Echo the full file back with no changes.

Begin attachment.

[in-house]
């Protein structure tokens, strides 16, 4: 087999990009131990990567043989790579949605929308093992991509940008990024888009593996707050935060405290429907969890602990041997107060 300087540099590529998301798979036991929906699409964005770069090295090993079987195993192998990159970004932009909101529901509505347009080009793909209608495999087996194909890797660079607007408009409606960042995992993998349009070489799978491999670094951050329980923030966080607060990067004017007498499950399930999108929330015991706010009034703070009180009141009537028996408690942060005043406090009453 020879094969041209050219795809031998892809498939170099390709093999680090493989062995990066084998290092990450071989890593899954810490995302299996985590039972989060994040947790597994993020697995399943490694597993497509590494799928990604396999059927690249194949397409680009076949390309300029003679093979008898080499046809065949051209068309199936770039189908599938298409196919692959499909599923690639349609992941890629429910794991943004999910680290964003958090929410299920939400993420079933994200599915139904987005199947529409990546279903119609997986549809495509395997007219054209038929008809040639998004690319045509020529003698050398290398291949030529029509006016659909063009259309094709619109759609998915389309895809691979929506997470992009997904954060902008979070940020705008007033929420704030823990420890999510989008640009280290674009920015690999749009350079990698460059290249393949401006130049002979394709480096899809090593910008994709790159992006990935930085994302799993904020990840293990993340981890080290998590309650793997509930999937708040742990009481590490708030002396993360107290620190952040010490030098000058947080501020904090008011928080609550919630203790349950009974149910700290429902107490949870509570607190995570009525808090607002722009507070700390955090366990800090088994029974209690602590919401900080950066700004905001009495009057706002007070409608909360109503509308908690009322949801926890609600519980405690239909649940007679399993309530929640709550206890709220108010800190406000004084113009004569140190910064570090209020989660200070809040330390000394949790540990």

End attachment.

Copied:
[in-house]
């Protein structure tokens, strides 16, 4: 087999990009131990990567043989790579949605929308093992991509940008990024888009593996707050935060405290429907969890602990041997107060 300087540099590529998301798979036991929906699409964005770069090295090993079987195993192998990159970004932009909101529901509505347009080009793909209608495999087996194909890797660079607007408009409606960042995992993998349009070489799978491999670094951050329980923030966080607060990067004017007498499950399930999108929330015991706010009034703070009180009141009537028996408690942060005043406090009453 020879094969041209050219795809031998892809498939170099390709093999680090493989062995990066084998290092990450071989890593899954810490995302299996985590039972989060994040947790597994993020697995399943490694597993497509590494799928990604396999059927690249194949397409680009076949390309300029003679093979008898080499046809065949051209068309199936770039189908599938298409196919692959499909599923690639349609992941890629429910794991943004999910680290964003958090929410299920939400993420079933994200599915139904987005199947529409990546279903119609997986549809495509395997007219054209038929008809040639998004690319045509020529003698050398290398291949030529029509006016659909063009259309094709619109759609998915389309895809691979929506997470992009997904954060902008979070940020705008007033929420704030823990420890999510989008640009280290674009920015690999749009350079990698460059290249393949401006130049002979394709480096899809090593910008994709790159992006990935930085994302799993904020990840293990993340981890080290998590309650793997509930999937708040742990009481590490708030002396993360107290620190952040010490030098000058947080501020904090008011928080609550919630203790349950009974149910700290429902107490949870509570607190995570009525808090607002722009507070700390955090366990800090088994029974209690602590919401900080950066700004905001009495009057706002007070409608909360109503509308908690009322949801926890609600519980405690239909649940007679399993309530929640709550206890709220108010800190406000004084113009004569140190910064570090209020989660200070809040330390000394949790540990």